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On 4/22/2011 5:20 PM, Jason Brougham wrote:
" ...the forelimbs of alvarezsaurids were greatly abbreviated and were certainly not
used in locomotion..."
pg 115, Chiappe et al., 2002 L.M. Chiappe, M.A. Norell and J.M. Clark, The Cretaceous,
short-armed Alvarezsauridae: Mononykus and its kin. In: L.M. Chiappe and L.M. Witmer,
Editors, Mesozoic Birds: Above the Heads of Dinosaurs, University of California Press,
Berkeley (2002), pp. 87–120.
If Chiappe did not specifically mention or consider the constrained
conditions in which I posit locomotive uses for the forelimbs, then this
citation is not relevant, is it?
On 4/23/2011 4:09 AM, Tim Williams wrote:
But the heavy-duty musculature indicates
the forelimbs were capable of applying a hefty force for some reason.
A locomotive use is logically attractive from the evolutionary
perspective -- it explains both "excessive" musculature and progressive
truncation of the forelimbs, as the generic haplocheirid morphology
specializes to access constrained areas such as nests, burrows, hives,
holes, hollow logs and carcass interiors with the head and neck.
Very short strong arms would be especially useful in extricating the
front half of the body from cul-de-sacs and tight spaces.
Is there a specific mechanical reason this idea has been ignored? Were
these animals completely incapable of moving their arms in such a way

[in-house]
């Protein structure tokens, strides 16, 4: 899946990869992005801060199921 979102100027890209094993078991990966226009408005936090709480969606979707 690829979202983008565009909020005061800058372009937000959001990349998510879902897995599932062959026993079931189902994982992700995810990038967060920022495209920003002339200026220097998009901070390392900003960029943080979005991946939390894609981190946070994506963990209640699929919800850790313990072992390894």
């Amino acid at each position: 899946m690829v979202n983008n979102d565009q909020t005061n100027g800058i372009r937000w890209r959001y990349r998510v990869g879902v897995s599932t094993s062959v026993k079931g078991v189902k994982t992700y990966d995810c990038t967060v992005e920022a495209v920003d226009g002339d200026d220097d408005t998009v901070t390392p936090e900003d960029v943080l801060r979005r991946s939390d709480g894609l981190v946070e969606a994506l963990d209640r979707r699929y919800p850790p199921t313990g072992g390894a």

that the forces applied to the trunk were at some angle other than
absolutely perpendicular to the spinal column?
I note that even in that case the arms would still be useful in the
activities mentioned, although their utility would be reduced.
On 4/22/2011 12:52 PM, Jason Brougham wrote:
Now, it may appear that the processes for muscular attachment have enlarged
from the ancestral state but they haven't. Not at all. They have only become
RELATIVELY larger as the rest of the bone became smaller at a faster rate. I
think that this has confused many workers, who may say that the limbs have
become MORE robust when, in fact, they have only become wider relative to
length as, overall, they reduced to a tenth of their ancestral length.
Very interesting -- makes the whole question disappear. I like it, and
thanks for the links. But haven't other theropods (and birds) reduced
their forelimbs w/out creating a similar illusion? And don't such
genetic events necessarily occur within species rather than among them?
I also read the Linhenykus paper this morning and checked the measurements on
the forelimb. Linhenykus weighed the same as a large pigeon (C. livia), 450
grams. It's hand was 17mm long, the same as your thumbnail, and the rest of the
arm was about equal in length, so the whole pectoral limb was the same length
as the last segment of your thumb. Wouldn't it take several kilograms of force
to break the concrete - hard matrix of a termite mound? If so, if those tiny
arms could somehow produce that much force, wouldn't the arm of Linhenykus push
it strongly away from the termite mound before the mound cracked? The little
fellow would be doing pushups!
Your implied point -- "The idea that these animals were using these
limbs as tools to alter external objects is er, um, COUGH!,
unconvincing..." seems unassailable to me...